More than seven decades ago, on 10 Shevat, Rabbi Menachem Mendel Schneerson, of righteous memory, assumed the leadership of the Chabad-Lubavitch movement after the passing of his father-in-law, the sixth Lubavitcher Rebbe, Rabbi Yosef Yitzchak Schneersohn, of righteous memory. In the decades that followed, the Rebbe revolutionized, inspired and guided the post-Holocaust transformation of the Jewish people that continues to this day.

This day, so relevant to every Jew in our generation, is surely a time for reflection, learning, prayer, positive resolutions and acts of loving-kindness.

The day’s observances typically include communal gatherings and prayer, as well as visits to the Ohel, the Rebbes’ resting place in Queens, New York.

Looking for ways to channel this day’s inspiration into your home?

Start by printing out our 10 Shevat Home Companion, which we compiled for those isolated by covid and which is still as useful as ever.

Here are more suggestions, many of which are the same as in normal times.

1. Light a Candle

Light a 24-hour candle, preferably made of beeswax. (The Hebrew word for beeswax—שעוה—is an acronym for the verse הקיצו ורננו שוכני עפר, “Those who dwell in the dust shall rise and sing,” a reference to the resurrection of the dead.)

2. Sing a Nigun of the Rebbe

The Rebbe taught 13 melodies—called nigunim—in the early years of his leadership. In chassidic tradition, it’s believed that a teacher infuses his soul into the nigunim he teaches, enabling us to connect to him in ways that we cannot connect through his verbal teachings. You’ll find recordings of all 13 melodies here.

3. Study the Rebbe’s Teachings

After each of the three daily prayers, Maariv, Shacharit and Minchah, study a portion of Basi LeGani, the chassidic discourse the Previous Rebbe had prepared to be released and studied on the Shabbat he passed away, which the Rebbe saw as a sort of final will and testament of his father-in-law.

4. Study Tanya

Study a chapter of Tanya before you start your prayers in the morning, and then study another chapter after the afternoon prayers.

5. Give Charity

Donate (online or by placing money into a charity box) to institutions and causes related to the Rebbe. The Rebbe emphasized that you should do this on behalf of yourself and every member of your household.

6. Write a Prayer Petition

The traditional letter that is written to a tzaddik, even after his passing, is called a pidyon nefesh, abbreviated as pahn. In it, we ask the tzaddik to arouse heavenly compassion for our souls, and for all those close to us.

Read your pidyon nefesh while visualizing the Rebbe standing before you, and leave the pidyon nefesh between the pages of a maamar or some written teaching of the Rebbe. Then send it to the Rebbe’s burial place at Montefiore Cemetery in Queens to be placed there. You can send your letter via online form or email.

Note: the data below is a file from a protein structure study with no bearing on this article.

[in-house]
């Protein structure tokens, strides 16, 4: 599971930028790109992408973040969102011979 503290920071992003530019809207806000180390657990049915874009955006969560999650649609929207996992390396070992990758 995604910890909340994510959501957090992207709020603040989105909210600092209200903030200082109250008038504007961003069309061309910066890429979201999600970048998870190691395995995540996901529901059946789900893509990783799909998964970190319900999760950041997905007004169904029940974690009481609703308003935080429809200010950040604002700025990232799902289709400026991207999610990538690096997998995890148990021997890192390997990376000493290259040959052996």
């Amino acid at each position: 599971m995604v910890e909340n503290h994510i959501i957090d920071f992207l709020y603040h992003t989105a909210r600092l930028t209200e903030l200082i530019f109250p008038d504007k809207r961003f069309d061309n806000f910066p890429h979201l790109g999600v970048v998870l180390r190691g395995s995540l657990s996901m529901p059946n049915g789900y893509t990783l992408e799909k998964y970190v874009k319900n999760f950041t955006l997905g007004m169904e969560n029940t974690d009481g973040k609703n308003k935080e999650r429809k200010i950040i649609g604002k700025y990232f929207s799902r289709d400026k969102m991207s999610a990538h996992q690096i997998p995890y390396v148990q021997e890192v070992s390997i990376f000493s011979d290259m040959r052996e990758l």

7. Study Mishnah

Mishnah is spelled with the same Hebrew letters as neshamah, the Divine soul within each of us. Thus, over the 24-hour period, study chapters of Mishnah that begin with the letters of the Previous Rebbe’s name.

8. Discuss the Rebbes and Their Love for All

Set a time to sit down with your family and talk about the Rebbes, their ideals, and the work to which he devoted his entire life, especially relating to children and bolstering Jewish education. . Find a story or teaching of the Rebbes that you connect with (particularly one that illustrates their unconditional love for all people), and blast it out to your social media circle.

You can find beautiful stories and reflections about both Rebbes in our 10 Shevat Home Companion.

9. Join a Farbrengen

This is a time when communities gather for a chassidic gathering called a farbrengen—a unique blend of storytelling, teaching, singing and sharing, during which participants inspire themselves and each other. Want to join? Speak to your local Chabad center to see what’s happening in your neck of the woods.

10. Make a Plan

Introspection is nice, but action is vital. Now is the time to make concrete decisions regarding things you can improve, in terms of both your Divine service and how you interact with those around you.

But don’t limit yourself to yourself.

The Rebbe taught us to take Judaism to the streets and share it with others. In these challenging times, it may not be possible to physically approach people and offer them Shabbat candles to light or tefillin to put on, nor may people be comfortable inviting you into their home to affix a mezuzah. But through the gift of digital communication, with some perseverance and creativity, you can surely share one or more of the Rebbe’s 10 mitzvah campaigns with others. How do you plan to translate your positive intentions into concrete action?